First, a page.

In an SWL leaflet circulated during the demonstration, attention was drawn to the interconnectedness of catastrophic events such as the raging fires in the Amazon (in Brazil), and the “massive shrinking of Lake Chad since the 1960s, which is partly responsible for the farmers-herders clashes in Nigeria”.
The leaflet also stressed the fact that poor working-class people are at the receiving end of climate change and environmental disasters, pointing out that those who were displaced and also several others who lost their lives due to flooding in Bayelsa, Katsina, Kwara and Oyo states were poor people and not the rich whose capitalist system is the root cause of the climate crisis.
The leaflet ended with three demands:
“1) End gas flaring in Nigeria: the gas can be better diverted to the power generating stations which will increase the supply of electricity or used as cooking gas.
2) There should be comfortable and widespread public mass transportation systems to discourage private and personal vehicle use.
3) All vehicles either imported or assembled in Nigeria should be subject to tight regulations in accordance with international standards.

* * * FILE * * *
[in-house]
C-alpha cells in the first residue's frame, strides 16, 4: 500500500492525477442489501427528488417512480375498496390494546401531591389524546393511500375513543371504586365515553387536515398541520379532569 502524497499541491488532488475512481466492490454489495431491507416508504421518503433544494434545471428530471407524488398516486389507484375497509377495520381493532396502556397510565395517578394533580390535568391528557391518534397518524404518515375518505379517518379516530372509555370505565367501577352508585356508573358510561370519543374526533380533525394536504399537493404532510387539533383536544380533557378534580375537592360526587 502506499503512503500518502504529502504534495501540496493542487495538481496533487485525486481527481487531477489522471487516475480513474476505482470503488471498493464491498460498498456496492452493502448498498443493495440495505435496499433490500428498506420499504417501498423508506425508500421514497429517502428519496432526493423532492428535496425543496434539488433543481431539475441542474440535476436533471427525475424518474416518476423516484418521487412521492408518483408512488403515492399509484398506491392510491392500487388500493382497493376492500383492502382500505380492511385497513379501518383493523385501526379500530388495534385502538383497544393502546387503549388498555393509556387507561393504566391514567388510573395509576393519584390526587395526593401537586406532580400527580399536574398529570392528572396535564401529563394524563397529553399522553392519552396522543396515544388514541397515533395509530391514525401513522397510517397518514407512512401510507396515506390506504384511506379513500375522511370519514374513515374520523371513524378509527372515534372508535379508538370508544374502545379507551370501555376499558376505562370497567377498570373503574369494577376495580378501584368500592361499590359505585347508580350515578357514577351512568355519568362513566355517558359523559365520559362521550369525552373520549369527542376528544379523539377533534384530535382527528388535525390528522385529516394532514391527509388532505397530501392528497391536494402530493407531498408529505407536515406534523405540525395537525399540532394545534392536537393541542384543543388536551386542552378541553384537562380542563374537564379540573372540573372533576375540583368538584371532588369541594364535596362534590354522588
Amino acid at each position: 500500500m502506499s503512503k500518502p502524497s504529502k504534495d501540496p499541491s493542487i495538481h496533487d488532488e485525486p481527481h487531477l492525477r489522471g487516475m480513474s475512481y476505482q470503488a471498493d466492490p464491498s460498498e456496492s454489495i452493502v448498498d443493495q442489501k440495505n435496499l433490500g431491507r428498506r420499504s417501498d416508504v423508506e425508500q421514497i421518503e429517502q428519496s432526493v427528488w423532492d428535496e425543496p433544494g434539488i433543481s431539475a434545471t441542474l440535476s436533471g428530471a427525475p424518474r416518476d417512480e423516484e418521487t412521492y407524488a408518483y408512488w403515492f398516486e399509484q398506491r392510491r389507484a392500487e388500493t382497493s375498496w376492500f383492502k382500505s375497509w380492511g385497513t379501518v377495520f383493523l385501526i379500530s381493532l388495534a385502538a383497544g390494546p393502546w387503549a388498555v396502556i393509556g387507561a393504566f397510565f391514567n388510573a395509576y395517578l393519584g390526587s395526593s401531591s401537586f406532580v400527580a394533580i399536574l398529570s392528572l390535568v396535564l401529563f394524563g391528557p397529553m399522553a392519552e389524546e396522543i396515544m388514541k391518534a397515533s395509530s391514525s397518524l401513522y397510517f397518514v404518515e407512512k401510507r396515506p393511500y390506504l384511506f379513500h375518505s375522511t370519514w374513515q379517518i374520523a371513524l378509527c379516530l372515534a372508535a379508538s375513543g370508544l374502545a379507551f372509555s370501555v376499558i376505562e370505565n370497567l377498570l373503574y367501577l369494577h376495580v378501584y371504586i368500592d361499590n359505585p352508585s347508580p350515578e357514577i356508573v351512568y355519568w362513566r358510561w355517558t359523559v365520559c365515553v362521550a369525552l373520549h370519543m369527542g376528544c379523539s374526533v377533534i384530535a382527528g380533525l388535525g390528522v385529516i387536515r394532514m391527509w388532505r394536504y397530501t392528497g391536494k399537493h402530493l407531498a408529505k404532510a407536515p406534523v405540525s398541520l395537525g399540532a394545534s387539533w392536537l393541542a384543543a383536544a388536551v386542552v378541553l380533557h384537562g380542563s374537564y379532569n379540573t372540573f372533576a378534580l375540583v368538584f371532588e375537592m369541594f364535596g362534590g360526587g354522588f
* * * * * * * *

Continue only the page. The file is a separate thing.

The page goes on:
4) Plans to reduce dependence on fossil fuel and adopt renewable energy sources within the next 10 years should be made available. This should include leaving most of the oil in the soil.”
“Climate justice on a global scale is totally unthinkable without socialism”
Irish Marxist, John Molyneux analysed the proposition for a “just transition” initiated by trade unionists forty years back and which has been central to the international trade union movement’s position on fighting climate change in recent times. He shows that it is impossible to really have a just transition without ending class privilege and inequality.
Alternatives rooted in capitalism as we know it today will only result in the rich protecting “themselves and their lifestyles in gated communities…. while trying to shift the burden of paying for the transition onto ordinary people.” But things could actually even go from bad to worse, regarding the official response to climate change, if we do not fight for and win the struggle for system change.